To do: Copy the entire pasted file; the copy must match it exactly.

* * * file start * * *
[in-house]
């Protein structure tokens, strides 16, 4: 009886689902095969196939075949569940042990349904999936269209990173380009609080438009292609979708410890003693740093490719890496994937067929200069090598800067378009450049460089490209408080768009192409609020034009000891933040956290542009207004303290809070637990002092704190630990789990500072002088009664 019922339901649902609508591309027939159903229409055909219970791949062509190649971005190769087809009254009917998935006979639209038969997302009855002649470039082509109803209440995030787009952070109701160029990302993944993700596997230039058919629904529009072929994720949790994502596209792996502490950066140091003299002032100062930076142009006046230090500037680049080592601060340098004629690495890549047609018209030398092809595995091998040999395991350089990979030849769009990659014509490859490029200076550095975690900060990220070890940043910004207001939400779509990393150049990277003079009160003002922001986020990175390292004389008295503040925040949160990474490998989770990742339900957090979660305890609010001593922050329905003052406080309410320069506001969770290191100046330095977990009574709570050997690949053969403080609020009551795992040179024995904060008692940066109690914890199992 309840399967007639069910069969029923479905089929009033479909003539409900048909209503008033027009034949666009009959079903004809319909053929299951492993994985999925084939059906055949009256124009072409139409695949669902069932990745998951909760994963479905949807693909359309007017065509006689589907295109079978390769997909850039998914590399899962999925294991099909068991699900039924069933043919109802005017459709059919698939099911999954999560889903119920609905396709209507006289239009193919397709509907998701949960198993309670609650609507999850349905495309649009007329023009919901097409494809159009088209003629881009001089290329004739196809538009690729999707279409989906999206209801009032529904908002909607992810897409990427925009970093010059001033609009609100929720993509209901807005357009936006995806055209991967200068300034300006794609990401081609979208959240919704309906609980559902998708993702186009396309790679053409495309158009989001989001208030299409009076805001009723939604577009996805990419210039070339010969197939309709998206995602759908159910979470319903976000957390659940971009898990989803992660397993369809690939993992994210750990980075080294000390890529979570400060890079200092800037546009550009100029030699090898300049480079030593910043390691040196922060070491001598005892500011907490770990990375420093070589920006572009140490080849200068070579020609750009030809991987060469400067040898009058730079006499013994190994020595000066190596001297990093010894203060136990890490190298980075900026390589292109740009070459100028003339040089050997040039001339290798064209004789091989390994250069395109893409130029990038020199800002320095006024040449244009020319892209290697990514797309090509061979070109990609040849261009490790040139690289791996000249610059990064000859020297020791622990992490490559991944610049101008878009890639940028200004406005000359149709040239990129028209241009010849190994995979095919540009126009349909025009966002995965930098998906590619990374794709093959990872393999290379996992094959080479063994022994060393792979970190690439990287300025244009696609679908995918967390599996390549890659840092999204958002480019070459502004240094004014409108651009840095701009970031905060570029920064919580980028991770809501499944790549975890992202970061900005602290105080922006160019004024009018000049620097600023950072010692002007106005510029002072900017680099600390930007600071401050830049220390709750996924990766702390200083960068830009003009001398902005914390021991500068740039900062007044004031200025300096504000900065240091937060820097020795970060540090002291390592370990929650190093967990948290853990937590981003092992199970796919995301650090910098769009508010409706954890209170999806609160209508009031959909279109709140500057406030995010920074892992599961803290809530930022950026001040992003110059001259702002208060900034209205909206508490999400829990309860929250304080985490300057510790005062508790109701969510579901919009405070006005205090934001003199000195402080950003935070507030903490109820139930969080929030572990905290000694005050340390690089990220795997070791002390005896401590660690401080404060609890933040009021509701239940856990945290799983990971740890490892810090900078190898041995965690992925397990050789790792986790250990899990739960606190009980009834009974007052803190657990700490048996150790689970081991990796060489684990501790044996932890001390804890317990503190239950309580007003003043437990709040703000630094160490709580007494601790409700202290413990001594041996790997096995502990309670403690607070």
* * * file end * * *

[in-house]
């Protein structure tokens, strides 16, 4: 009886689902095969196939075949569940042990349904999936269209990173380009609080438009292609979708410890003693740093490719890496994937067929200069090598800067378009450049460089490209408080768009192409609020034009000891933040956290542009207004303290809070637990002092704190630990789990500072002088009664 019922339901649902609508591309027939159903229409055909219970791949062509190649971005190769087809009254009917998935006979639209038969997302009855002649470039082509109803209440995030787009952070109701160029990302993944993700596997230039058919629904529009072929994720949790994502596209792996502490950066140091003299002032100062930076142009006046230090500037680049080592601060340098004629690495890549047609018209030398092809595995091998040999395991350089990979030849769009990659014509490859490029200076550095975690900060990220070890940043910004207001939400779509990393150049990277003079009160003002922001986020990175390292004389008295503040925040949160990474490998989770990742339900957090979660305890609010001593922050329905003052406080309410320069506001969770290191100046330095977990009574709570050997690949053969403080609020009551795992040179024995904060008692940066109690914890199992 309840399967007639069910069969029923479905089929009033479909003539409900048909209503008033027009034949666009009959079903004809319909053929299951492993994985999925084939059906055949009256124009072409139409695949669902069932990745998951909760994963479905949807693909359309007017065509006689589907295109079978390769997909850039998914590399899962999925294991099909068991699900039924069933043919109802005017459709059919698939099911999954999560889903119920609905396709209507006289239009193919397709509907998701949960198993309670609650609507999850349905495309649009007329023009919901097409494809159009088209003629881009001089290329004739196809538009690729999707279409989906999206209801009032529904908002909607992810897409990427925009970093010059001033609009609100929720993509209901807005357009936006995806055209991967200068300034300006794609990401081609979208959240919704309906609980559902998708993702186009396309790679053409495309158009989001989001208030299409009076805001009723939604577009996805990419210039070339010969197939309709998206995602759908159910979470319903976000957390659940971009898990989803992660397993369809690939993992994210750990980075080294000390890529979570400060890079200092800037546009550009100029030699090898300049480079030593910043390691040196922060070491001598005892500011907490770990990375420093070589920006572009140490080849200068070579020609750009030809991987060469400067040898009058730079006499013994190994020595000066190596001297990093010894203060136990890490190298980075900026390589292109740009070459100028003339040089050997040039001339290798064209004789091989390994250069395109893409130029990038020199800002320095006024040449244009020319892209290697990514797309090509061979070109990609040849261009490790040139690289791996000249610059990064000859020297020791622990992490490559991944610049101008878009890639940028200004406005000359149709040239990129028209241009010849190994995979095919540009126009349909025009966002995965930098998906590619990374794709093959990872393999290379996992094959080479063994022994060393792979970190690439990287300025244009696609679908995918967390599996390549890659840092999204958002480019070459502004240094004014409108651009840095701009970031905060570029920064919580980028991770809501499944790549975890992202970061900005602290105080922006160019004024009018000049620097600023950072010692002007106005510029002072900017680099600390930007600071401050830049220390709750996924990766702390200083960068830009003009001398902005914390021991500068740039900062007044004031200025300096504000900065240091937060820097020795970060540090002291390592370990929650190093967990948290853990937590981003092992199970796919995301650090910098769009508010409706954890209170999806609160209508009031959909279109709140500057406030995010920074892992599961803290809530930022950026001040992003110059001259702002208060900034209205909206508490999400829990309860929250304080985490300057510790005062508790109701969510579901919009405070006005205090934001003199000195402080950003935070507030903490109820139930969080929030572990905290000694005050340390690089990220795997070791002390005896401590660690401080404060609890933040009021509701239940856990945290799983990971740890490892810090900078190898041995965690992925397990050789790792986790250990899990739960606190009980009834009974007052803190657990700490048996150790689970081991990796060489684990501790044996932890001390804890317990503190239950309580007003003043437990709040703000630094160490709580007494601790409700202290413990001594041996790997096995502990309670403690607070």